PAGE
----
<< problem 563 - Robot Welders Super Pandigital Numbers - problem 571 >>

# Problem 565: Divisibility of sum of divisors

Let sigma(n) be the sum of the divisors of n.
E.g. the divisors of 4 are 1, 2 and 4, so sigma(4)=7.

The numbers n not exceeding 20 such that 7 divides sigma(n) are: 4,12,13 and 20, the sum of these numbers being 49.

Let S(n,d) be the sum of the numbers i not exceeding n such that d divides sigma(i).
So S(20,7)=49.

You are given: S(10^6,2017)=150850429 and S(10^9,2017)=249652238344557

Find S(10^11,2017).

# My Algorithm

(1) \sigma_1(p) = p + 1 if p is prime

(2) \sigma_1(p^k) = dfrac{p^{k+1} - 1}{p - 1} if p is prime

(3) \sigma_1(m * n) = \sigma_1(m) * \sigma_1(n) if m and n are coprime

The most crucial observation is that if \sigma_1(m) is divisible by 2017, then according to (3) almost every multiple is, too
(the exception is when m and n are not coprime, for example for m = n).

My function search() starts with equation (2) (and k >= 2) because there are only few such numbers.
I check for every prime whether \sigma_1(p^k) = dfrac{p^{k+1} - 1}{p - 1} is a multiple of 2017.
If yes, then that number including all its multiples (except every p-th multiple) has a divisor sum that is divisible by 2017.
Since p^2 <= 10^11 less than a million number have to be checked which is done in less than a second.

Much more computation time is spent on equation (1):
every prime p where p+1 is a multiple of 2017 and its multiples have a matching divisor sum.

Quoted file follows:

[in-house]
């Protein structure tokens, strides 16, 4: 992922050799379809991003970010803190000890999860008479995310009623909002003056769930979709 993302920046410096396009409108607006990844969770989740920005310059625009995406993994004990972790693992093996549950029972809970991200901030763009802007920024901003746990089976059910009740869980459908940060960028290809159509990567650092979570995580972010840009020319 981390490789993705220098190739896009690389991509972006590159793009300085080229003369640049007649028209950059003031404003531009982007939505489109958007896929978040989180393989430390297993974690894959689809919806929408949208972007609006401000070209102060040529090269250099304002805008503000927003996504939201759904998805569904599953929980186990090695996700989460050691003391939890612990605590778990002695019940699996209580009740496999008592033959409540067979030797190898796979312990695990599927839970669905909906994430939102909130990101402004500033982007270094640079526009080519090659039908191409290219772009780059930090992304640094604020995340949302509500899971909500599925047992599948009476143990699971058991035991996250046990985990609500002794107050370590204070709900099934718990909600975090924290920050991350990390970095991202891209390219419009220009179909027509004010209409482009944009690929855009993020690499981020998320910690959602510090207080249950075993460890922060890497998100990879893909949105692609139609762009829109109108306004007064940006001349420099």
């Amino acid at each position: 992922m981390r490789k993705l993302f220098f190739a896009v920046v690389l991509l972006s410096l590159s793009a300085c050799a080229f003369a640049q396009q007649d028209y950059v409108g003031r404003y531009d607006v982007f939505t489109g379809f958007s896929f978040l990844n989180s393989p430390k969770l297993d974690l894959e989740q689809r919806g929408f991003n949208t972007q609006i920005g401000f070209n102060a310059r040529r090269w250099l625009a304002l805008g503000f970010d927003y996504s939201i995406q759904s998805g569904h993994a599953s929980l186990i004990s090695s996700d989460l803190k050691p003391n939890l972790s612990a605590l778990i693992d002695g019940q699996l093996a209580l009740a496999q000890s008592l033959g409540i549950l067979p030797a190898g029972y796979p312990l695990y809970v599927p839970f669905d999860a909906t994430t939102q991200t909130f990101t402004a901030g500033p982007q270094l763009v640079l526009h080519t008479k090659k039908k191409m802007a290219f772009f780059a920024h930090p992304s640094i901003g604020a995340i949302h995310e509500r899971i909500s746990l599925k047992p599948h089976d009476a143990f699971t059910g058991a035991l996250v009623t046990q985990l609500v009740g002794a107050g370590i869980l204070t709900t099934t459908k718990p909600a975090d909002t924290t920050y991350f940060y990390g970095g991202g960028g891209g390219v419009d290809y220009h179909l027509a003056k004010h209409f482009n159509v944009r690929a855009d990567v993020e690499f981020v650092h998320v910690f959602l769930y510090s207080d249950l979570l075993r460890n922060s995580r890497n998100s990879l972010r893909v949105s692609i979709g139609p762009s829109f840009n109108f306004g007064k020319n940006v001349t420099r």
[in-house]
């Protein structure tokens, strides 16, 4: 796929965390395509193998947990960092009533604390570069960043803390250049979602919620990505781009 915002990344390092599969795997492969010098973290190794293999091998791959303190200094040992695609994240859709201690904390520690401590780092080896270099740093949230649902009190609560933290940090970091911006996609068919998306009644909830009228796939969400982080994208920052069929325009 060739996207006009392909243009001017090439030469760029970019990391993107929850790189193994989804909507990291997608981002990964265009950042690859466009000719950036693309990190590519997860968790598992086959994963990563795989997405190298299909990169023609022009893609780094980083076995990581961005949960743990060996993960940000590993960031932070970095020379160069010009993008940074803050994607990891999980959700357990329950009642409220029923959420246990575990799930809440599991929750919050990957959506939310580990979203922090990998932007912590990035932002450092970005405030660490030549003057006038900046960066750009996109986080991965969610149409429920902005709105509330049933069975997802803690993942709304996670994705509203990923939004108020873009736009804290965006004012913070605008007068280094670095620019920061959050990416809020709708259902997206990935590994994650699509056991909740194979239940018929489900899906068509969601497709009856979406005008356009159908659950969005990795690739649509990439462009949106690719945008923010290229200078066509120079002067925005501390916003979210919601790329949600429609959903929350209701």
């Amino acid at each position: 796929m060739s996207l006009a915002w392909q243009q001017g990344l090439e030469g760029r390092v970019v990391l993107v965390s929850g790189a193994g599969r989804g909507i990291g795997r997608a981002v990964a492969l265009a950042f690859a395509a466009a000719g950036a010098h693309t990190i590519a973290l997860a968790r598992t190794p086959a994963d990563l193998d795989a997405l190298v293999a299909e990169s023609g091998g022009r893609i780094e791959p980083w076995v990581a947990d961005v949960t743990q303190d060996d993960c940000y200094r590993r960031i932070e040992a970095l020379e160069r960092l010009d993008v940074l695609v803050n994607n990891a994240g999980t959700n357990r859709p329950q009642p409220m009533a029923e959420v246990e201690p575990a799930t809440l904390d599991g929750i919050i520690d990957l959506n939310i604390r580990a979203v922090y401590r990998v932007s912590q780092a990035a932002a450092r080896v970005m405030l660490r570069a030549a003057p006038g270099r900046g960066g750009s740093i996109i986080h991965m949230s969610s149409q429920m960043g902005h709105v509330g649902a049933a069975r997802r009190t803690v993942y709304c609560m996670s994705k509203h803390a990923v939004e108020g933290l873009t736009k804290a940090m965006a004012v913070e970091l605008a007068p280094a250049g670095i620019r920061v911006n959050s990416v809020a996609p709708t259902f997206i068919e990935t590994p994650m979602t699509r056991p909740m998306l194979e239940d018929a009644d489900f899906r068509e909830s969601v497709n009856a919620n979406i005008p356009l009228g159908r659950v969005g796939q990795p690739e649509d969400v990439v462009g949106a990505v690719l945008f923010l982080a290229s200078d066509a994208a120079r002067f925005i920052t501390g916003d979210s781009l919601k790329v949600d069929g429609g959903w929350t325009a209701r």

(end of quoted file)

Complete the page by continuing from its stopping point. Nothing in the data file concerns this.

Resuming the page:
Instead of finding all primes below 10^11 I check every number 2017k - 1 whether it is prime.
The Miller-Rabin test from my toolbox is pretty fast but I had to include a GCC optimization to stay below one minute execution time.

A substantial part of my code is devoted to detecting duplicates: a few number are found multiple times.
For example 12101 is the smallest prime where \sigma_1 is divisible by 2017. The next prime is 24203.
Their product 12101 * 24203 = 292880503 will be found while processing all multiples of 12101 and then again while processing all multiples of 24203.
The container found is a simple std::vector because it has pretty much zero data structure overhead (unlike std::set).

Duplicates (or a "collision") is impossible for the first 12101-1=12100 multiples of a matching prime (since 12101 is the smallest).
To keep my code more generic I simplified that idea and only assume that a collision is impossible for the first 2017-1=2016 multiple.
If the current prime p is larger than sqrt{10^11} then a collision can only occur if the multiple was seen before because it must be smaller than p.